So I have been trying to perfect ribs for a while. I am always on the lookout for new techniques or tools to make the perfect competition rib. Well I went back to basics and scored with an amazing rib. The key was a nice rub and a finely tuned barbecue smoker. The final ribs were perfectly cooked with a nice flavor. FYI – Fall off the bone ribs are not perfectly cooked ribs. You want a rib that has a good bite but gives away from the bone cleanly. When you bite into the rib, you should be left with a half moon bite mark. You don’t want all of the meat to fall off. If the meat falls off, the rib is overcooked.
I served these up Memorial Day Weekend to Dana and her friend Kristy. Needless to say, they did not last long.
- 1/2 cup brown sugar
- 1/4 cup smoked paprika
- 1 tbs dry mustard
- 1 tbs black pepper
- 1 tbs salt
- 1 tbs chili powder
- 1 tbs garlic powder
- 1 tbs onion powder
- 1 tsp cayenne
I started with a nice set of Spare ribs. I trimmed them to a St. Louis cut so that they are nice and uniform. Just like in competition, you want your ribs to cook evenly. Plus, you want them to be pretty. I have a little video of me trimming some spare ribs during a bbq practice. Check it out below.
Once you have your ribs trimmed you need to rub them. I have been working on a nice smokey, spicy and sweet rub. Let me know what you guys think. It is pretty darn tasty. Just combine all of the ingredients. Store any extra in an airtight container. Stored tightly, it should last about a year.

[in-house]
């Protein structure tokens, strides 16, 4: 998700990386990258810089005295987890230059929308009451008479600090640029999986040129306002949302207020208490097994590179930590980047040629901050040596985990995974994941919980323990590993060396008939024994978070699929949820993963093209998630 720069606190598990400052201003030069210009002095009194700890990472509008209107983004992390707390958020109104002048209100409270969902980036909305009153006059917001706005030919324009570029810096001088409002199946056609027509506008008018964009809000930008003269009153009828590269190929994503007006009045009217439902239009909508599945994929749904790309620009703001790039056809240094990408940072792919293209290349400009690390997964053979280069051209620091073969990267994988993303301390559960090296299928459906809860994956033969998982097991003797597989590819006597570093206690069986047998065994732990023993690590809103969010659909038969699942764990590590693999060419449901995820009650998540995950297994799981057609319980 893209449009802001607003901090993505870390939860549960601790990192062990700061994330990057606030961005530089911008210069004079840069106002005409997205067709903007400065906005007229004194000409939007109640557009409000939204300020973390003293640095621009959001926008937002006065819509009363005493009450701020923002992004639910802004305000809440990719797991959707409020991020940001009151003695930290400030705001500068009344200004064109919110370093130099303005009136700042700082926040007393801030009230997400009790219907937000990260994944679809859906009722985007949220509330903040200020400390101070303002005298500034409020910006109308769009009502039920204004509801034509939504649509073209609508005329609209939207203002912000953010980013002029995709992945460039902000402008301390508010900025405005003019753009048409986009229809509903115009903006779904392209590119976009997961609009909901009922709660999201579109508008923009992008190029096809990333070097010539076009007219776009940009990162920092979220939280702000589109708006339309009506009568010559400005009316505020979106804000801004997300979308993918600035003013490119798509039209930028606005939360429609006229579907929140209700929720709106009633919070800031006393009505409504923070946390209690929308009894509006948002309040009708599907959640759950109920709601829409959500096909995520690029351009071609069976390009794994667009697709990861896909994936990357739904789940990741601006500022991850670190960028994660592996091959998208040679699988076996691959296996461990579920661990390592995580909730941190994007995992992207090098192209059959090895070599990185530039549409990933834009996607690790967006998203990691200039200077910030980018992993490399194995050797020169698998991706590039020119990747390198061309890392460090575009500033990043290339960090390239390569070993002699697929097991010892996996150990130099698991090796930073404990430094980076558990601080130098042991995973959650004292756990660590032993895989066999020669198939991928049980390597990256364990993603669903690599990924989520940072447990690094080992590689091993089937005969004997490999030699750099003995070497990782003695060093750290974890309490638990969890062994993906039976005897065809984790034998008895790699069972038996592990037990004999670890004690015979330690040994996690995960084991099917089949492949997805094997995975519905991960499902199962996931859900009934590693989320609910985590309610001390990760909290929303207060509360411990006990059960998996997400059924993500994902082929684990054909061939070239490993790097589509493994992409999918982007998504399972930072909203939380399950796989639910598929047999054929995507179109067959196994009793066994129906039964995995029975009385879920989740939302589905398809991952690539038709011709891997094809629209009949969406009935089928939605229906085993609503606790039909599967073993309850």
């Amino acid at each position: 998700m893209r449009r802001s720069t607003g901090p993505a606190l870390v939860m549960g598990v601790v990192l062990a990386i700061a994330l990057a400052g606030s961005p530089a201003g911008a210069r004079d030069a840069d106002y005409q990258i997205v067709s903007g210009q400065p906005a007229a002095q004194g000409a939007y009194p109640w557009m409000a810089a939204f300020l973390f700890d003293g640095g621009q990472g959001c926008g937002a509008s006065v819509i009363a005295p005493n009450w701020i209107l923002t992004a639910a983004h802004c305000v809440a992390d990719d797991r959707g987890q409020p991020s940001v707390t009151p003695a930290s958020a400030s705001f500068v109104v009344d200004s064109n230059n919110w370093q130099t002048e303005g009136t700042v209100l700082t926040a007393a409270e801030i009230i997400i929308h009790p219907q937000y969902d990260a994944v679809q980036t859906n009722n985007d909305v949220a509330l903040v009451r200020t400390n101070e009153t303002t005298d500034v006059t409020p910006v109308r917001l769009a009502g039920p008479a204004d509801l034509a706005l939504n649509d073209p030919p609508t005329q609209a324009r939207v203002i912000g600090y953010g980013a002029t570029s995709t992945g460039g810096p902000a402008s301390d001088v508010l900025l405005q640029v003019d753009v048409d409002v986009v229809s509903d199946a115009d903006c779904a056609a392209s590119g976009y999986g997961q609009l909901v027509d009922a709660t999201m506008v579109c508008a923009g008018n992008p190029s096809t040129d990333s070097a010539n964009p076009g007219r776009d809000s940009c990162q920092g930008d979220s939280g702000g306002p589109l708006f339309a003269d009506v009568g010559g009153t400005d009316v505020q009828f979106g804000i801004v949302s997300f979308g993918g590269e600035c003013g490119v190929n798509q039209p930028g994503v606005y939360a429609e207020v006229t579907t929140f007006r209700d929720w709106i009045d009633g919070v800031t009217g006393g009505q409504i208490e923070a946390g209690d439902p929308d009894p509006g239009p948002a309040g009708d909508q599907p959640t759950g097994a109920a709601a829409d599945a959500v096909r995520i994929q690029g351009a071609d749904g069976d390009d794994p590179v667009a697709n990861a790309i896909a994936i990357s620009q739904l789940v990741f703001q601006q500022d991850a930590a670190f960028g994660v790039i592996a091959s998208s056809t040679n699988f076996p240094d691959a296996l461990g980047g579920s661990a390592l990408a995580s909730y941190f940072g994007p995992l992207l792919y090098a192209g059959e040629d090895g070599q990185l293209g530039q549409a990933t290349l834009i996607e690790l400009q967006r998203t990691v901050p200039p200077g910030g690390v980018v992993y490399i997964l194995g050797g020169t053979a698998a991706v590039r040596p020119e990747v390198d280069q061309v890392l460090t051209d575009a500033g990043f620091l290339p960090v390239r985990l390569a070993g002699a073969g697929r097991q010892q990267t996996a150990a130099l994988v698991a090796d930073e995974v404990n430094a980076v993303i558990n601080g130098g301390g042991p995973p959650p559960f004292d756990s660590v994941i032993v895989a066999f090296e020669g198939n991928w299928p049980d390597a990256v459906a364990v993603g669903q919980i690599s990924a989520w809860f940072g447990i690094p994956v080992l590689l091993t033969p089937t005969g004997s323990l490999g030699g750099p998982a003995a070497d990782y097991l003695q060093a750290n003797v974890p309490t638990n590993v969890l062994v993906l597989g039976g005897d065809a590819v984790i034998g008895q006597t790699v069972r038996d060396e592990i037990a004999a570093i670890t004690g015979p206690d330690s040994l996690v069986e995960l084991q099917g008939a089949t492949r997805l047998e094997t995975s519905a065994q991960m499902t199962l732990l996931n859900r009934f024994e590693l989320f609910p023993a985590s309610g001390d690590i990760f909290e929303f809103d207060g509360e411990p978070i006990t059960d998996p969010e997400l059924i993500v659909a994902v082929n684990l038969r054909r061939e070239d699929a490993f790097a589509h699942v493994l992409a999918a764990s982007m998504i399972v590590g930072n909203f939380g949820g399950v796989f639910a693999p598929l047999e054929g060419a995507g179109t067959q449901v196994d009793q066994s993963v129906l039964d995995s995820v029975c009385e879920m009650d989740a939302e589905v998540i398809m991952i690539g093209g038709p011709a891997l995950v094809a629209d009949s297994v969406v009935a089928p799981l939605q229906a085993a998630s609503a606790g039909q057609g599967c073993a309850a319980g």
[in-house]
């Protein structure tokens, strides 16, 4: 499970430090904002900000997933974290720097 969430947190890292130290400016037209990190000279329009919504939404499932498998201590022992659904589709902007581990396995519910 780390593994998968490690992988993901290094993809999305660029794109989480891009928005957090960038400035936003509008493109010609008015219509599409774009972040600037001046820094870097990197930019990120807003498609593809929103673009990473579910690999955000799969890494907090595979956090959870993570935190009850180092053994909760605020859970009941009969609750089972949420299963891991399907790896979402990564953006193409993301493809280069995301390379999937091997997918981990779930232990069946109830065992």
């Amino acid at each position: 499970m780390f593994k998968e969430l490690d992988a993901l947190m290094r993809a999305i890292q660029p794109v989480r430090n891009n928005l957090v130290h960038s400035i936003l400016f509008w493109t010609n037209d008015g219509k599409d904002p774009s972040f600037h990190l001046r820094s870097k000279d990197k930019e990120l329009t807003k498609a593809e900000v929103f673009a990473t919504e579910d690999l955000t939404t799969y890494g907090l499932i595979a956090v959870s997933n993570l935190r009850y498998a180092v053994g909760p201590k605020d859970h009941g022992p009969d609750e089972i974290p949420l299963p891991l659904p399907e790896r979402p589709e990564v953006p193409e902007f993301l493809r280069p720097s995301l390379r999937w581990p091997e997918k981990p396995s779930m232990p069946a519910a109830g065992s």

Coat the front and back of the ribs. Let them set for about 20-30 minutes so that they get to room temperature.
While your ribs are warming up it is time to start your smoker and get it to about 225-250 degree heat. Once you have the heat set, add a little wood to get the smoke going. I like to use oak along with a fruity wood, such as apple or cherry for smoking pork. I find that it gives the best flavor. For a quick guide on starting your smoker click here.
Once you have your fire going, place the ribs bone side up onto the grates and cook for 3-3.5 hours. I find that by placing the ribs bone side up the juices collect in the natural curve of the ribs. This gives a moister rib.
You will be able to determine the doneness of the meat by checking the edges for protruding bone. Also you can pick up the ribs from one end to see the bend. If the meat starts to tear at about a 90 degree angle you have some perfectly cooked ribs.
Once they are cooked you can glaze them with sauce or serve them dry with sauce on the side. I like my ribs glazed with sauce. To do this remove the ribs from the grill and start a fire in the main compartment of the cooker. To properly glaze the ribs you need direct heat. Once you have the fire going in the main compartment allow the grates to heat up and then place the ribs bone side down over the heat. Sauce the top with your favorite barbecue sauce and cook for 2-3 minutes. The sauce is sweet so it carmelizes very quickly. Flip the ribs and sauce the bottom. Grill for 2-3 minutes more. Then flip one last time, sauce the top and close the lid. Wait 2 more minutes and remove from the grill and wrap in aluminum foil as you bring them to the table.
This seems short, but ribs are really easy to cook. Once you cook them a time or two you will start to be able to look at the ribs to tell if they are done.
The new rib rub was a hit. I like mine a tad bit spicier, but the ladies loved it. You can adjust the heat by adding and subtracting cayenne. Let me know what you guys think.